© 2012 by Theodore Zuckerman
I was reading my local paper the other day and I came across an article1 about a local fish farm. According to the article, the New York State Department of Environmental Protection was investigating the developer of a local fish farm for mining "sand and dirt" without a permit. Were they mining sand and dirt? What the representative of the farming company says is that what they were doing was "grading and site preparation... not mining." Site preparation for what?
What? Greenhouses? Now I'm confused. What do greenhouses have to do with fish farming?
I needed to do a little internet research. What I learned is that fish farming and greenhouse gardening frequently "go together." Check out this article on aquaponics. Note that it says...
"My focus has always been and continues to be concentrated on quality fish growing systems with the aquaponics being the secondary profit center. Aquaponics was started to have a place to dispose of the fish waste in a profitable manner."
And here is another article on acquaponics, acquaponics with an emphasis on hydroponics. And still another article. Interesting to note that in this last article, they say "On the gravel bed, we also use watercress as a secondary means of water filtration."
|It turns out that many of the vegetables you buy that are greenhouse grown, or hydroponically grown, may be a by-product of the fish farming business — growing vegetables is a little sideline that helps fish farmers turn a profit.|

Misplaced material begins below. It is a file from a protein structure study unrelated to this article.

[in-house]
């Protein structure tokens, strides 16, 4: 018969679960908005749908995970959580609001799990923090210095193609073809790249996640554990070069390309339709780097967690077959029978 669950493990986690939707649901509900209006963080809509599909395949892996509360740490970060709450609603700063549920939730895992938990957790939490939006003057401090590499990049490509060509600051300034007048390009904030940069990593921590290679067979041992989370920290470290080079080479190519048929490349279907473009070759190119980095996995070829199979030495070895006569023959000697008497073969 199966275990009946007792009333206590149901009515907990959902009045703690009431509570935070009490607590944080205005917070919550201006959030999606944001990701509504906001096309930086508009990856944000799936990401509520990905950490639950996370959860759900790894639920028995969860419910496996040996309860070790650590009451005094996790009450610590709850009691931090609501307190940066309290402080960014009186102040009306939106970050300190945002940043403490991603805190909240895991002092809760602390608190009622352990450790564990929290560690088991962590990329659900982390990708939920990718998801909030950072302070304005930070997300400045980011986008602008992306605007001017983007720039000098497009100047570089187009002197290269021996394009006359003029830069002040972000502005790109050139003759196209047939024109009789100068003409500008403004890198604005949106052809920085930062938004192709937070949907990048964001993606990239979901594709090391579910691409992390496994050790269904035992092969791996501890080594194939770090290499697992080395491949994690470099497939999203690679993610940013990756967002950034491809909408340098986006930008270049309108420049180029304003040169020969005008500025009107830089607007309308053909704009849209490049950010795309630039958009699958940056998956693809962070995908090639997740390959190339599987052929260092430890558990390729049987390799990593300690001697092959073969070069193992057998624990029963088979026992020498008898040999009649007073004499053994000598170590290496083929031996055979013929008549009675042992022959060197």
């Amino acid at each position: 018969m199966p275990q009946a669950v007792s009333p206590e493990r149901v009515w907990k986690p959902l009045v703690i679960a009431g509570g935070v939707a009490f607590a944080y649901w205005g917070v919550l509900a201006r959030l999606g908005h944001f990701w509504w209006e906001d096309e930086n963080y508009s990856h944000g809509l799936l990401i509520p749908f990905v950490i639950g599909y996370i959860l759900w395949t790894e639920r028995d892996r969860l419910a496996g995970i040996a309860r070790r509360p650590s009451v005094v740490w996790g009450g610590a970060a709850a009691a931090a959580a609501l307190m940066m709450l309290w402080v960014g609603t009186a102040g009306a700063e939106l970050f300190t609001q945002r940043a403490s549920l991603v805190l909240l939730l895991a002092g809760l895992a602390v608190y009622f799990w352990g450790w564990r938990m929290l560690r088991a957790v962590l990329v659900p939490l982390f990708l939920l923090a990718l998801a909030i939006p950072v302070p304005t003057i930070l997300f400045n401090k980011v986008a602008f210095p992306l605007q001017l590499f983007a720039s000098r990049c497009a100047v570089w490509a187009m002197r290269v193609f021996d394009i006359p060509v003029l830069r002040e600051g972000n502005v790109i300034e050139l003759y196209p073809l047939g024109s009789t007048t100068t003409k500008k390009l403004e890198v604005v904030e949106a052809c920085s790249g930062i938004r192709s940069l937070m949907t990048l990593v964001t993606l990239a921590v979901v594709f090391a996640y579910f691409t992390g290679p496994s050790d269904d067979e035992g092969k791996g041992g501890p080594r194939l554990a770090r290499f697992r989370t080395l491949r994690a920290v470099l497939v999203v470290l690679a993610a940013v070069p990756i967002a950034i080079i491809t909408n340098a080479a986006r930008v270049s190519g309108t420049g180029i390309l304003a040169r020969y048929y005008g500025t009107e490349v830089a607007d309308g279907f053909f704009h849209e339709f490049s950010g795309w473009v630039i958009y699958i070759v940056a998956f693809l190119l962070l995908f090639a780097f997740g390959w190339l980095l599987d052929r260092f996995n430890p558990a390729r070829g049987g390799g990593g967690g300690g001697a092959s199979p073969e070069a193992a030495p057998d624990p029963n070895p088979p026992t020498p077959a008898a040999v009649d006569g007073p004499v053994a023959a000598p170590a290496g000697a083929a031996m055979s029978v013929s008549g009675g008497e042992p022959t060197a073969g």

How many of the greenhouse grown vegetables seen in supermarkets, and organic speciality marketers, such as Whole Foods, are a byproduct of the fish farming business? By buying vegetables from these people, are you are helping someone cultivate and market fish? Take a look at the labels on the containers that those high quality tomatoes come in, the ones that actually taste like tomatoes. You may see, in tiny print, "greenhouse grown," or "hydroponically grown." Same goes for specialty vegetables like watercress and arugala. So the question that is on my mind, as a vegan, is: how many of those vegetables are actually a byproduct of the fish farming business, a little sideline that helps the fish farmers turn a profit on fish farming. I ask myself, is that hydroponically grown watercress I'm seeing on the market shelf, is it there because the grower wants to supply me with delicious watercress, or is it there because the grower is eager for a way to solve his problem of how is he going to get rid of all that fish poop that is piling up on his fish farm? And might it not be better if I bought vegetables grown by people whose passion is growing vegetables?